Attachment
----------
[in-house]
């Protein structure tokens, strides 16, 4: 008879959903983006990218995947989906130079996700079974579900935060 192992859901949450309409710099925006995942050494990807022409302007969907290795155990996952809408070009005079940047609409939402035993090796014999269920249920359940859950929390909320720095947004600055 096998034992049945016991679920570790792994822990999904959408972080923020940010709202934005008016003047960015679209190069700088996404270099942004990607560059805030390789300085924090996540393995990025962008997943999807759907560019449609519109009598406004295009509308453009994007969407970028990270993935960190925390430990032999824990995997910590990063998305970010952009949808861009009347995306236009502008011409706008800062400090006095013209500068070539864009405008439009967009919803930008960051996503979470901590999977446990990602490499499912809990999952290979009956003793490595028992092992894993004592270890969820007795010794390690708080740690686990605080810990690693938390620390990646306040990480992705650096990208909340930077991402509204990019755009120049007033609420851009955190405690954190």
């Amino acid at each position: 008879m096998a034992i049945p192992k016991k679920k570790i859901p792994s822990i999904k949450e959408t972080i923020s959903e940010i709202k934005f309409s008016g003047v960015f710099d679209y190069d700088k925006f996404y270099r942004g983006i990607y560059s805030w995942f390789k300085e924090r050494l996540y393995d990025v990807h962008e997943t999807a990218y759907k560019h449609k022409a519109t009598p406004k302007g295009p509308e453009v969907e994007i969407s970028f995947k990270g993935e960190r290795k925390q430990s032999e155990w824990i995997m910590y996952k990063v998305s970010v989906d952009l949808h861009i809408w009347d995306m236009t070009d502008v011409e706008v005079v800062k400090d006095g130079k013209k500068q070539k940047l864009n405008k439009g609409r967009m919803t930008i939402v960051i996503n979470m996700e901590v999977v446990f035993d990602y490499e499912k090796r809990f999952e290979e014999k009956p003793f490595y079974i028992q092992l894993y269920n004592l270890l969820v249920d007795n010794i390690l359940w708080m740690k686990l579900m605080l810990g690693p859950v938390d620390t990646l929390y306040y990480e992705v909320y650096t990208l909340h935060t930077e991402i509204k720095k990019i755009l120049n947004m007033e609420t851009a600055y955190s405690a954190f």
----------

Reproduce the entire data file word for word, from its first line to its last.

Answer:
[in-house]
């Protein structure tokens, strides 16, 4: 008879959903983006990218995947989906130079996700079974579900935060 192992859901949450309409710099925006995942050494990807022409302007969907290795155990996952809408070009005079940047609409939402035993090796014999269920249920359940859950929390909320720095947004600055 096998034992049945016991679920570790792994822990999904959408972080923020940010709202934005008016003047960015679209190069700088996404270099942004990607560059805030390789300085924090996540393995990025962008997943999807759907560019449609519109009598406004295009509308453009994007969407970028990270993935960190925390430990032999824990995997910590990063998305970010952009949808861009009347995306236009502008011409706008800062400090006095013209500068070539864009405008439009967009919803930008960051996503979470901590999977446990990602490499499912809990999952290979009956003793490595028992092992894993004592270890969820007795010794390690708080740690686990605080810990690693938390620390990646306040990480992705650096990208909340930077991402509204990019755009120049007033609420851009955190405690954190």
């Amino acid at each position: 008879m096998a034992i049945p192992k016991k679920k570790i859901p792994s822990i999904k949450e959408t972080i923020s959903e940010i709202k934005f309409s008016g003047v960015f710099d679209y190069d700088k925006f996404y270099r942004g983006i990607y560059s805030w995942f390789k300085e924090r050494l996540y393995d990025v990807h962008e997943t999807a990218y759907k560019h449609k022409a519109t009598p406004k302007g295009p509308e453009v969907e994007i969407s970028f995947k990270g993935e960190r290795k925390q430990s032999e155990w824990i995997m910590y996952k990063v998305s970010v989906d952009l949808h861009i809408w009347d995306m236009t070009d502008v011409e706008v005079v800062k400090d006095g130079k013209k500068q070539k940047l864009n405008k439009g609409r967009m919803t930008i939402v960051i996503n979470m996700e901590v999977v446990f035993d990602y490499e499912k090796r809990f999952e290979e014999k009956p003793f490595y079974i028992q092992l894993y269920n004592l270890l969820v249920d007795n010794i390690l359940w708080m740690k686990l579900m605080l810990g690693p859950v938390d620390t990646l929390y306040y990480e992705v909320y650096t990208l909340h935060t930077e991402i509204k720095k990019i755009l120049n947004m007033e609420t851009a600055y955190s405690a954190f």